Now Noah was 600 years old when the floodwaters came upon the earth.
At last the allotted time is fully or nearly expired. Noah has laid the last planks of the ark, which now stands up like a mountain, relieved against the sky. But that sky is as yet serene and cloudless, and there seems as little prospect of a deluge as there was a hundred and twenty years ago. The general interest in the matter has languished and nearly expired, when it is suddenly awakened into an intense glow by an extraordinary occurrence. The people bad laughed at the immense size of the ark, at its many rooms, at the quantity of food Noah had collected, and had asked, "Whence are the animals to come that are to fill these corners and to consume these stores?" But now a strange rumour flies abroad; it is, that a vast and motley throng of birds, beasts, and creeping things are thronging from every quarter toward the ark. There are cries, indeed, in contradiction to this "It cannot be, it is a mere report got up by Noah"; but soon it forces itself as a fact upon the conviction of all, and the most obstinately incredulous have to stand dumb beside; and worse, have no power to obstruct the passage. It is a sight the sublimity of which they are compelled to admire, even while they tremble thereat; being, indeed, a repetition on a larger scale of the passage of the animals before Adam. The lion and the lioness come, loth, it would seem in a degree, to circumscribe their wild freedom and majesty, yet unable to resist the pressure of the power above. The tiger and his mate, like fiends chained, but the chains not seen; the rhinoceros, buffalo, and mammoth, causing the earth to groan beneath their tread; panthers and leopards swiftly advancing; the slow-moving bear and the "solemn" elephant; the bull, the stag, and the elk, with their flashing horns; the horse, the glory of his nostrils terrible still, although tamed somewhat in the shadow of his unseen rider, God; the antelope and the wolf met together; the fox and the lamb embracing each other; the hyena, horrible even in his transient tameness; besides fifty more forms of brutal life, clean or unclean, beneath whose ranks you see thick streams of reptile existence, from the serpent to the scorpion, from the boa constrictor to the lizard, wriggling on their ark-ward way. And high overhead are flights of birds, here all oracular of doom, winging their courses — the earnest eagle, the gloom glowing raven, the reluctant vulture, the heavy kite, the fierce-eyed falcon, the high-soaring hawk, the lark with her lyric melody, the dove with her spotless plumage, the humming bird with her sparkling gem-like shape, the nightingale with her sober plumage and melting song, the swallow with the dark-light glance and shivered beauty of her wing, and a hundred more of those skiey demons or angels now sweep past to their prepared nests in the ark, even as spirits from a thousand deaths on a battlefield find their winged way to the "land of souls"! Surely you might have expected that such a throng of nature's children, all subdued into one harmony, aiming at one mark, and animated by one spirit, as by one supernatural soul, should have not only awed, but convinced and converted the multitude who saw their passage. But it was not so. In what way or through means of what sophistry they contrived to evade the impression made by such a startling event, we cannot tell; but evade it they did — proving that there have sometimes been hearts so hard and consciences so seared that the most stupendous miracles have been unable to move them or melt them into repentance.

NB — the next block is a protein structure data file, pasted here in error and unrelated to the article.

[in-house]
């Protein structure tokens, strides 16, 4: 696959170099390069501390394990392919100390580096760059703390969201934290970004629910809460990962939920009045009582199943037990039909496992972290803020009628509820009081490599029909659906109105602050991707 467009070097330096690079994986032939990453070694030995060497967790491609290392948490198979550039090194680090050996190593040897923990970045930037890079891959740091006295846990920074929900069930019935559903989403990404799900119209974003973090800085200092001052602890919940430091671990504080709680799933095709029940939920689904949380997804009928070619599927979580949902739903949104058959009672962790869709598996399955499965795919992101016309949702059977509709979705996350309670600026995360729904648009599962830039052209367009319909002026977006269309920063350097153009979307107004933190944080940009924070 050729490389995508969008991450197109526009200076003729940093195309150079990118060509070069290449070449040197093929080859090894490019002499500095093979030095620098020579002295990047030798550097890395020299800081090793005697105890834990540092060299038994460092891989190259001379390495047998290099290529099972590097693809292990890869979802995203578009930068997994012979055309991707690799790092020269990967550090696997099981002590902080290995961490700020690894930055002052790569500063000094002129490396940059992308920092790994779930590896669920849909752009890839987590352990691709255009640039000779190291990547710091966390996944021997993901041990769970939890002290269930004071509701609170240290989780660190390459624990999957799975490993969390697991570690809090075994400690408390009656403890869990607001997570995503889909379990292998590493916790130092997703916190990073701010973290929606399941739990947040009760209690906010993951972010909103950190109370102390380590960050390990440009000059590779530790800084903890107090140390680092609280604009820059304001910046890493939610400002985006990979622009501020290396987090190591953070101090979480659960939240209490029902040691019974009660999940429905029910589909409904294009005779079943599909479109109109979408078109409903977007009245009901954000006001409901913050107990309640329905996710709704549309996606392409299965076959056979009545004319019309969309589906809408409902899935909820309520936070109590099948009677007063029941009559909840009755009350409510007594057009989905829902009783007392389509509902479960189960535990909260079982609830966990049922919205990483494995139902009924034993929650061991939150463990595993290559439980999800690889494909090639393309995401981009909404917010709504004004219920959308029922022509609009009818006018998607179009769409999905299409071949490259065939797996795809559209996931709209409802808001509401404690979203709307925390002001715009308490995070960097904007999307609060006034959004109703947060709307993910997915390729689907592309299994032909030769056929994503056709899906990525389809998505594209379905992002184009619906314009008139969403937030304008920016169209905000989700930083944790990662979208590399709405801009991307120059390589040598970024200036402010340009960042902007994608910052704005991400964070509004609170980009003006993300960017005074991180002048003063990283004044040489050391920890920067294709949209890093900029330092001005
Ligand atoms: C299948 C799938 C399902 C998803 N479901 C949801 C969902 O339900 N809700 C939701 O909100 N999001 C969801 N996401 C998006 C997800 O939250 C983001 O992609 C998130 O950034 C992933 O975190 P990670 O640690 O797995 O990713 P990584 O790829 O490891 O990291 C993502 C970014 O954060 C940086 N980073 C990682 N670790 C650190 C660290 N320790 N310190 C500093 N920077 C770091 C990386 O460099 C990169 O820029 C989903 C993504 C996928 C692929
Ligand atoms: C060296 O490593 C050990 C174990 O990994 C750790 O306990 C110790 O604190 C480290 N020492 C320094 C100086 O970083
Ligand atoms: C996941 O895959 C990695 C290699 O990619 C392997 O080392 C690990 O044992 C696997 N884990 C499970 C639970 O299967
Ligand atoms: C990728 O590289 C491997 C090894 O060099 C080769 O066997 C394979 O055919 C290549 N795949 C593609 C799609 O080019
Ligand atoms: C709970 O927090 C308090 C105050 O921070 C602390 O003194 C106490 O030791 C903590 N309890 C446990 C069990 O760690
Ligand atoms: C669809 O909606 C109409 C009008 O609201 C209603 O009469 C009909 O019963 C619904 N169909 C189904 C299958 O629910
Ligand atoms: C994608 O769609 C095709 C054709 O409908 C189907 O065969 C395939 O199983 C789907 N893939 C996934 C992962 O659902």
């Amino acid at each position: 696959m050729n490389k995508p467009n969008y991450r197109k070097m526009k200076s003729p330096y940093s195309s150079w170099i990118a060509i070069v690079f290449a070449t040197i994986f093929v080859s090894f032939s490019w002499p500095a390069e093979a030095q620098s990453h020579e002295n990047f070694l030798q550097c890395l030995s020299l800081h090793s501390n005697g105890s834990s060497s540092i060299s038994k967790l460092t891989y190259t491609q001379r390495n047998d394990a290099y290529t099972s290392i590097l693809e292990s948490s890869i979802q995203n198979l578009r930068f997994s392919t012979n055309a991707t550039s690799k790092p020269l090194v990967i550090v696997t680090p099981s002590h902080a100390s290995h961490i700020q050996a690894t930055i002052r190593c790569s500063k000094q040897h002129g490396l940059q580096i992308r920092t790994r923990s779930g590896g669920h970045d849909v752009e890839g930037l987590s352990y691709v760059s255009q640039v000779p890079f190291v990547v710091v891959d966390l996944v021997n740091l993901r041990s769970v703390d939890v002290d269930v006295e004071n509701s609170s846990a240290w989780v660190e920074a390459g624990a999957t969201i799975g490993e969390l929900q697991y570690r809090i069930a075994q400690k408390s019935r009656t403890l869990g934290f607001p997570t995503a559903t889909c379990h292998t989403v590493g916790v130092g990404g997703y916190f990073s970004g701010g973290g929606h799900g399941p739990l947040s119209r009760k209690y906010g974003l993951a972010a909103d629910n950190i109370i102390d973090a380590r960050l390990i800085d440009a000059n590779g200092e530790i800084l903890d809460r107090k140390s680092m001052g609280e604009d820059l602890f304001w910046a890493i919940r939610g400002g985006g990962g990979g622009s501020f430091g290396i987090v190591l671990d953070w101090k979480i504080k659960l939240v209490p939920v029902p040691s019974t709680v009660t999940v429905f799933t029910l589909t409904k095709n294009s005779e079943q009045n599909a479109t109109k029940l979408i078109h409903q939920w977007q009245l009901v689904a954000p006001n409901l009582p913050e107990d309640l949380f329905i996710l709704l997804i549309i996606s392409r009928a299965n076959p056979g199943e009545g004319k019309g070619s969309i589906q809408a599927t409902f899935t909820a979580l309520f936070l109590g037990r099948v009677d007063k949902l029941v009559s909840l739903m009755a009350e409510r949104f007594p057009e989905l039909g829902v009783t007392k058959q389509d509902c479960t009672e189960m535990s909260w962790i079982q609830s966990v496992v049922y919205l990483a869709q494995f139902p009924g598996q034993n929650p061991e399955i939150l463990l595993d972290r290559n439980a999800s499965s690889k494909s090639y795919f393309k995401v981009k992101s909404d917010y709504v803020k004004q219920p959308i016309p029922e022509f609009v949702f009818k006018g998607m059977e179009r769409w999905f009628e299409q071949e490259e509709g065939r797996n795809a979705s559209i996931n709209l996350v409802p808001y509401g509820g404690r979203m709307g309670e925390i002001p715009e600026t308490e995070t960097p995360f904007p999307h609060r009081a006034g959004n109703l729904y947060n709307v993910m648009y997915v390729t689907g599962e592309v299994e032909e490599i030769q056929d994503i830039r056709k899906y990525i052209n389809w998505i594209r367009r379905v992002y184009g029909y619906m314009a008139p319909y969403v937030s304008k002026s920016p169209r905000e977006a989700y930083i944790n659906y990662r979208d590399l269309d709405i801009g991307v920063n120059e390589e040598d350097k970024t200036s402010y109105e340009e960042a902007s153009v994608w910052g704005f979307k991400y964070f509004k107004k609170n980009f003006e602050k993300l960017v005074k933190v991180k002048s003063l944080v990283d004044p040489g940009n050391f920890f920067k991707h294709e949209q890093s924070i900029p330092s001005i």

Come thou and all thy house into the ark, &c. Covenant mercy. A type of the Christian Church, with its special privilege and defense, surrounded with the saving strength of God.
I. DIVINE PREPARATION. Providence. The ark.
1. Human agency under inspired direction. The word of God. The institutions of religion. The fellowship of saints.